GKN Powder Metallurgy and partners have kickstarted a project focused on developing additive manufacturing (AM) for automotive series production.
The project partners, which include Germany-based SMEs, large companies and research institutions, plan to transfer metallic 3D printing into an industrialized and highly automated series process in the automotive industry for the first time. By integrating metallic 3D printing into conventional automotive production lines, the Industrialization and Digitization of Additive Manufacturing (AM) for Automotive Series Processes (IDAM) could enable engineers to replace cost and time-consuming processes, such as the production of molds and customize products at no extra cost.
Metallic 3D printing is being implemented at two locations: the BMW Group’s Additive Manufacturing Center in Munich and automotive supplier GKN Powder Metallurgy’s factory of in Bonn where the companies plan in future to produce at least 50,000 components per year in mass production and over 10,000 individual and spare parts with the AM production lines.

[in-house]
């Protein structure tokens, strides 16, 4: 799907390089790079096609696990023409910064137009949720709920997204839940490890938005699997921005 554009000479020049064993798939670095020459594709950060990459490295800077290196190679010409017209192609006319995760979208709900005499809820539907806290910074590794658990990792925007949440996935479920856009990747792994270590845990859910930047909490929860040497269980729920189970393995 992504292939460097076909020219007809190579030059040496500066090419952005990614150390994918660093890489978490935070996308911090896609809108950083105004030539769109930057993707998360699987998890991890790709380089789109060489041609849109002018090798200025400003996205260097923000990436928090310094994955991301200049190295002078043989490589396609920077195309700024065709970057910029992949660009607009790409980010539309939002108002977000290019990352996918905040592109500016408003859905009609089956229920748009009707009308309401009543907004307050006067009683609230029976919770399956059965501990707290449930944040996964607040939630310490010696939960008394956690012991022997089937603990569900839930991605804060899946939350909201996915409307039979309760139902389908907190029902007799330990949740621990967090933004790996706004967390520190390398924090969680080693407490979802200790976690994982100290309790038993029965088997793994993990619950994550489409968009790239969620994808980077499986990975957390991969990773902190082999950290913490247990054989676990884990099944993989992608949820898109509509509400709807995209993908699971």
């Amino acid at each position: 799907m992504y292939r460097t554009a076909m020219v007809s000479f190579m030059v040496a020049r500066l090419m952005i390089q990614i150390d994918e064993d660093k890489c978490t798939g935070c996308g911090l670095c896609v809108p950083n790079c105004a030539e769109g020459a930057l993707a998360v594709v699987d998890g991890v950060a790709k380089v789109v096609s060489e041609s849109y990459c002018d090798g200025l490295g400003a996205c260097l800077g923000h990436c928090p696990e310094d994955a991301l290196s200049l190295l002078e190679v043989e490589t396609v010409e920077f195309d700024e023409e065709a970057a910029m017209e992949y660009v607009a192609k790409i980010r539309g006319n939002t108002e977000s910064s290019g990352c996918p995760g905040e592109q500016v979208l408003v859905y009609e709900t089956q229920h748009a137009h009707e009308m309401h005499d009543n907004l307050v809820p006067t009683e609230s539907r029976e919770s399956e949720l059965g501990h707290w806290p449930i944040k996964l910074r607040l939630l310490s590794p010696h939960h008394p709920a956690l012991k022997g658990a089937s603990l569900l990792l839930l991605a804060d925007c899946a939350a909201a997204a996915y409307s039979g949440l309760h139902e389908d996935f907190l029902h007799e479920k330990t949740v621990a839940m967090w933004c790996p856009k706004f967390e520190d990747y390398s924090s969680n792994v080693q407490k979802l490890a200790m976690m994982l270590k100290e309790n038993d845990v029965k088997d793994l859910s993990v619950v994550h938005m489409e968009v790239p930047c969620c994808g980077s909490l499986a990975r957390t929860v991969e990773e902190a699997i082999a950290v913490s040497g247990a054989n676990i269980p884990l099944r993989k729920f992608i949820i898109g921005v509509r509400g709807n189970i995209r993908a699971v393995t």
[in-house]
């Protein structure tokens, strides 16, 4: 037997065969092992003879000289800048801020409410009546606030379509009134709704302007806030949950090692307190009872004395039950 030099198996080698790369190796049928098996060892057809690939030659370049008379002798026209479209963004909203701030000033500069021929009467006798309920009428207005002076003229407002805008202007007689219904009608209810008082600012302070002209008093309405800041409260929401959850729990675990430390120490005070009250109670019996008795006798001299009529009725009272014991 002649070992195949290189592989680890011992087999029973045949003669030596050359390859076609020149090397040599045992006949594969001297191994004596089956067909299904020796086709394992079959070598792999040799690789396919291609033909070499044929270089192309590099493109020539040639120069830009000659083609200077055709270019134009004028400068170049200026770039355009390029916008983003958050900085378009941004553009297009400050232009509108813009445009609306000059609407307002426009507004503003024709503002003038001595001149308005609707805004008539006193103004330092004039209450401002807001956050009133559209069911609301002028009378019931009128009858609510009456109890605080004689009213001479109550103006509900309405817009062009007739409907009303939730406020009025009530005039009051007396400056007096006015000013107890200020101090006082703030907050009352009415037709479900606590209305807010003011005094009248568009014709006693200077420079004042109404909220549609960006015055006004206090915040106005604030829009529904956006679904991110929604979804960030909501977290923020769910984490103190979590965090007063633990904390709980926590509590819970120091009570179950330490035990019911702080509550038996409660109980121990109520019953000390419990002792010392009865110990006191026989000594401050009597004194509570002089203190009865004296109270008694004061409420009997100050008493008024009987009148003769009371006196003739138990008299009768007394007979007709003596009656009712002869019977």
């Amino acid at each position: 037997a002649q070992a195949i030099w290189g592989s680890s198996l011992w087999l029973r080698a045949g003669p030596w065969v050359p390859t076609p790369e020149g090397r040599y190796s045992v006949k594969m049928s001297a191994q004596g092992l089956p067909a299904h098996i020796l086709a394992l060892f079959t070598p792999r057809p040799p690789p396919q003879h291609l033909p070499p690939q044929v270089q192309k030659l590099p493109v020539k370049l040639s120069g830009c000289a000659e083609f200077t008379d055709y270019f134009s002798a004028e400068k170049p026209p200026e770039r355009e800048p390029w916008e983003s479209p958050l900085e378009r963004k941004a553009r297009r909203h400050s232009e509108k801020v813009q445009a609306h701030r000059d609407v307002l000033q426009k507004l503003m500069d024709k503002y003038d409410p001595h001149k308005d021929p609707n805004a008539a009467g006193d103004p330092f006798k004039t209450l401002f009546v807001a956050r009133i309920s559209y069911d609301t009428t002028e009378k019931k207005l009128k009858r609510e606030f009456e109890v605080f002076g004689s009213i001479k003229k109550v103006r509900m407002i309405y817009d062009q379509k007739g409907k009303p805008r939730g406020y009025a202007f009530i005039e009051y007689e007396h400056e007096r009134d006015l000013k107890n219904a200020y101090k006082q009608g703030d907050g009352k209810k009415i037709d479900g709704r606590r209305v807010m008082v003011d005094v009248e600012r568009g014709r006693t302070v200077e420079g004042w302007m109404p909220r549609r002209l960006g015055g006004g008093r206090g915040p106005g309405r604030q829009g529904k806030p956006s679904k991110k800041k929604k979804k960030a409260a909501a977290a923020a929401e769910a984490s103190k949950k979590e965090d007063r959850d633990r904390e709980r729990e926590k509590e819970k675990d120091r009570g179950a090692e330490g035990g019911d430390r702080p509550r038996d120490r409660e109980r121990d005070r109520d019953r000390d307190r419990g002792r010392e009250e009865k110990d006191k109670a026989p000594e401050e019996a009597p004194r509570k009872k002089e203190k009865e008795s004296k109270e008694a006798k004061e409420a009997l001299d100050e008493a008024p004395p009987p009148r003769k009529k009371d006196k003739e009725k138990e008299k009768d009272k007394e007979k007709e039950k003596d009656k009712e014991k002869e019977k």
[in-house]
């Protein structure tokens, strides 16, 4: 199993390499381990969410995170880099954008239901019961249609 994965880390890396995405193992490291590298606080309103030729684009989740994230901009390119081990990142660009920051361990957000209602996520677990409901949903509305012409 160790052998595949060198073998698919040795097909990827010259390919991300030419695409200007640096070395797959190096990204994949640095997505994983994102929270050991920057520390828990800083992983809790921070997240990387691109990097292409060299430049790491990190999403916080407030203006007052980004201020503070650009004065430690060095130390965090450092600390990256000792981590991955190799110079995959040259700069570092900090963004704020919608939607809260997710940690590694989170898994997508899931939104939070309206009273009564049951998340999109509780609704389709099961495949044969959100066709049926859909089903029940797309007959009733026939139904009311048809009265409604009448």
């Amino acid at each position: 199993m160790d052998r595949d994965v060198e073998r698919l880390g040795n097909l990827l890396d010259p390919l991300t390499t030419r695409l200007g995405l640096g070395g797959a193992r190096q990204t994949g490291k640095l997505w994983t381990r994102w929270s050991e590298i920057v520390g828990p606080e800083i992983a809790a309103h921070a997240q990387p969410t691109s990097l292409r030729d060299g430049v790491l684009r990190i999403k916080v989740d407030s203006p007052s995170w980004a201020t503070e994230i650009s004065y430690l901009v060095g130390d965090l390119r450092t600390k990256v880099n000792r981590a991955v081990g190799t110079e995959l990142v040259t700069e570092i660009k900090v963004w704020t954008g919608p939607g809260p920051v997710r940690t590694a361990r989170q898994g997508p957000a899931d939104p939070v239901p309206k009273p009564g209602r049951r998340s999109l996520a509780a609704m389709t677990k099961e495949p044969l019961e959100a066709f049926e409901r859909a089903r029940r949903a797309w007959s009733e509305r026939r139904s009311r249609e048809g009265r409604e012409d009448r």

The modular and almost completely automated AM production lines reportedly cover the entire process, from digital to physical component manufacturing all the way to post-processing. Individual modules can be adapted to the different production requirements due to the modular construction of the line, as well as replaced. In addition, their process steps can be controlled and utilized flexibly, GKN says. By taking an integrated view of the automotive production line into account, the project partners plan on reducing the manual share of activities along the process chain from currently around 35% to less than 5%. In addition, the unit costs of 3D-printed metal components could be more than halved.
The project is also being supported by the Fraunhofer Institute for Laser Technology ILT in Aachen and the Chair for Digital Additive Production DAP of RWTH Aachen University.
This story uses material from GKN, with editorial changes made by Materials Today. The views expressed in this article do not necessarily represent those of Elsevier.